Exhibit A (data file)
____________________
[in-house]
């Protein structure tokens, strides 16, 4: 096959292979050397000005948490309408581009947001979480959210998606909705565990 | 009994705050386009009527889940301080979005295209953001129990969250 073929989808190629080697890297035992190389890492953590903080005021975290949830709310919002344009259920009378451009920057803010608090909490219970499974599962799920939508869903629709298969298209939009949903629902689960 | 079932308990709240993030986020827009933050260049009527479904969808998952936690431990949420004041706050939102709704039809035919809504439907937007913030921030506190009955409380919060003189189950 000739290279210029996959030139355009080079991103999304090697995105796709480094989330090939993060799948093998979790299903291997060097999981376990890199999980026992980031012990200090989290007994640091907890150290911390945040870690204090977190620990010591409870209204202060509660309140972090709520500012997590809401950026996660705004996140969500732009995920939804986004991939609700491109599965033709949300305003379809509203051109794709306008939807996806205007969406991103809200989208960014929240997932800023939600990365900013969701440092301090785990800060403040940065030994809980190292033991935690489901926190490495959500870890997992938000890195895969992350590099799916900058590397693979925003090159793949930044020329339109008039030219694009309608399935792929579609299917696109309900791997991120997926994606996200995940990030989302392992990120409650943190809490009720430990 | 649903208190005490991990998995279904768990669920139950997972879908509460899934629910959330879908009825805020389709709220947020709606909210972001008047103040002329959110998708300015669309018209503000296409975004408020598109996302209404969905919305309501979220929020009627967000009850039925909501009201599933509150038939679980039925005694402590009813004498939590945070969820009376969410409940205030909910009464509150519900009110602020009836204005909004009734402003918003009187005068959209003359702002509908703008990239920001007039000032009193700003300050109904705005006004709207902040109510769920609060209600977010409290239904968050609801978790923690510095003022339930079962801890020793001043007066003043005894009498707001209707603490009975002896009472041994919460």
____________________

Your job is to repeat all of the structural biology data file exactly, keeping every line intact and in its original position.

[in-house]
């Protein structure tokens, strides 16, 4: 096959292979050397000005948490309408581009947001979480959210998606909705565990 | 009994705050386009009527889940301080979005295209953001129990969250 073929989808190629080697890297035992190389890492953590903080005021975290949830709310919002344009259920009378451009920057803010608090909490219970499974599962799920939508869903629709298969298209939009949903629902689960 | 079932308990709240993030986020827009933050260049009527479904969808998952936690431990949420004041706050939102709704039809035919809504439907937007913030921030506190009955409380919060003189189950 000739290279210029996959030139355009080079991103999304090697995105796709480094989330090939993060799948093998979790299903291997060097999981376990890199999980026992980031012990200090989290007994640091907890150290911390945040870690204090977190620990010591409870209204202060509660309140972090709520500012997590809401950026996660705004996140969500732009995920939804986004991939609700491109599965033709949300305003379809509203051109794709306008939807996806205007969406991103809200989208960014929240997932800023939600990365900013969701440092301090785990800060403040940065030994809980190292033991935690489901926190490495959500870890997992938000890195895969992350590099799916900058590397693979925003090159793949930044020329339109008039030219694009309608399935792929579609299917696109309900791997991120997926994606996200995940990030989302392992990120409650943190809490009720430990 | 649903208190005490991990998995279904768990669920139950997972879908509460899934629910959330879908009825805020389709709220947020709606909210972001008047103040002329959110998708300015669309018209503000296409975004408020598109996302209404969905919305309501979220929020009627967000009850039925909501009201599933509150038939679980039925005694402590009813004498939590945070969820009376969410409940205030909910009464509150519900009110602020009836204005909004009734402003918003009187005068959209003359702002509908703008990239920001007039000032009193700003300050109904705005006004709207902040109510769920609060209600977010409290239904968050609801978790923690510095003022339930079962801890020793001043007066003043005894009498707001209707603490009975002896009472041994919460």